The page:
Last edited by stringalong; Oct-08-2017 at 7:11pm. Reason: trying to add attachment

  7. #7
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    Default Re: Gold Rush in G

    You could always capo up two frets, play in G and you'll fit in with everyone. It does seem easier for most of us though to play it in A.

  8. #8
    Phil Goodson Philphool's Avatar
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    Default Re: Gold Rush in G

    Just tried it in Eb, closed position. Actually, not too hard to do in a movable position.
    I suppose it would be educational to do this for all my tunes...... .....nah.

    (Actually, I do that once in a while, just for the interest and education.)
    Phil

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  9. #9
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    Default Re: Gold Rush in G

    Quote Originally Posted by stringalong View Post
    Although Gold Rush is always played in the Key of A, I find that very hard to play on the mandolin. I wrote out the notation for A, then again for the Key of G. MUCH easier to play! A great tune by Bill Monroe and Byron Berline. There are a number of recordings of it online, and each one differs somewhat -- quite a bit really -- from the others. It's often attributed to Bill Monroe, but here's Byron Berline telling how he and Bill Monroe collaborated to create the tune. Tune starsts at about 1:40: https://www.youtube.com/watch?v=7Y8sStWw7Po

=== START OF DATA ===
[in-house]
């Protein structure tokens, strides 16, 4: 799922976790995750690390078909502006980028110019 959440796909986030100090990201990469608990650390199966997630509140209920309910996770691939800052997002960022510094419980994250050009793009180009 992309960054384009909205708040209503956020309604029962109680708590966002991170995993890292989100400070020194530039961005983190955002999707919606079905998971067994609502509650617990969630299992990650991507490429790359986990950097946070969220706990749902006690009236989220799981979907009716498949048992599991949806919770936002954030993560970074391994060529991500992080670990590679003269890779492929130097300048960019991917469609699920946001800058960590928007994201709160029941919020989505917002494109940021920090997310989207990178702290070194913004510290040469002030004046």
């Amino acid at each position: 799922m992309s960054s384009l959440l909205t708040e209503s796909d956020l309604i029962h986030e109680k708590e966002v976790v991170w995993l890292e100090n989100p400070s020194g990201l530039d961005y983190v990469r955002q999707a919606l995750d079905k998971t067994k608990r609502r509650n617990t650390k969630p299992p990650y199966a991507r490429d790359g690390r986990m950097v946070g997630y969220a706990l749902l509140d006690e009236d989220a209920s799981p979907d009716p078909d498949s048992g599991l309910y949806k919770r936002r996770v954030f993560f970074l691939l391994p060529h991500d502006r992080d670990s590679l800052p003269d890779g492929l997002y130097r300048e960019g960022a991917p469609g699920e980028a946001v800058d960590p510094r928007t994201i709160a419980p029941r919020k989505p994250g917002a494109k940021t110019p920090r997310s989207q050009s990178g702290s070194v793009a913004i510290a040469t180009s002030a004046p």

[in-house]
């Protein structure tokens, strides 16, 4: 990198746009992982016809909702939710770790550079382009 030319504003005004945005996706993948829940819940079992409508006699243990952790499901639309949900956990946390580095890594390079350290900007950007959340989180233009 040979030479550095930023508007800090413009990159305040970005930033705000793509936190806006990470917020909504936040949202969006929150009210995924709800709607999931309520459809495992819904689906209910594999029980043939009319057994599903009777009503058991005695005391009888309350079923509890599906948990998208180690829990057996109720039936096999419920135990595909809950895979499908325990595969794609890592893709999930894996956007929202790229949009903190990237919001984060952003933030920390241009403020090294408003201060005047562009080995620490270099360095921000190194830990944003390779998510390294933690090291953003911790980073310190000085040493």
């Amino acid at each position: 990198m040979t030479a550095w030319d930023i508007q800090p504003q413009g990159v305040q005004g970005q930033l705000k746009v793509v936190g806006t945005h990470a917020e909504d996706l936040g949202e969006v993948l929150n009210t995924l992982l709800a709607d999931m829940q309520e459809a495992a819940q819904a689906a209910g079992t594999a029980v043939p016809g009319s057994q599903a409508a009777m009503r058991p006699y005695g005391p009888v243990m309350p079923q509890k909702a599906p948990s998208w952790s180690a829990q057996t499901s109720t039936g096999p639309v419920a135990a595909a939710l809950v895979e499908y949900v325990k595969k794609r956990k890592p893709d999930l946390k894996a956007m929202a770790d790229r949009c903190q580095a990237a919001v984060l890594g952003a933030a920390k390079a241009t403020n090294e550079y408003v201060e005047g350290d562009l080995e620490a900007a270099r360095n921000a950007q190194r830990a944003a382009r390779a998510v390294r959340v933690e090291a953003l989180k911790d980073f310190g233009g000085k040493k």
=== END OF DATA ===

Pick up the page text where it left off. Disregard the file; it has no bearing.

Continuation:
Here's fiddle Kenny Baker and mandolin Jesse McReynolds

    https://www.youtube.com/watch?v=dF8vtEMpdok
    I suppose the key of A is motivated by effects involving the open E string- playing that string open and sliding to the same note on the A string; adding to the intended old-timey flavor of the tune.

    When I imagine the same tune played in G I move it back one string and up five frets, i.e., to 3rd position, so as to get the string crossings in the "right" places. I certainly resist changing from the A to the E string and back for the sake of one single note.

    Incidentally, I like to play that tune in the key of Bb for the unique possibilities of that key.

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  11. #10
    Registered User Timbofood's Avatar
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    Default Re: Gold Rush in G

    Bill is rolling in his grave!
    Timothy F. Lewis
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  12. #11
    Registered User Ky Slim's Avatar
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    Default Re: Gold Rush in G

    Banjo players like to play it in G too.

  13. #12

    Default Re: Gold Rush in G

    This is why I'm considering learning all future fiddle tunes in a closed position... no open strings. Then it can be more easily transposed.

    Key word... considering!

  14. #13

    Default Re: Gold Rush in G

    Dear SixP, now THAT is really smart!!!! I must do the same!! Major uptick in my technique, if I can diligently work at this for a few months!!!! Thanks for the idea!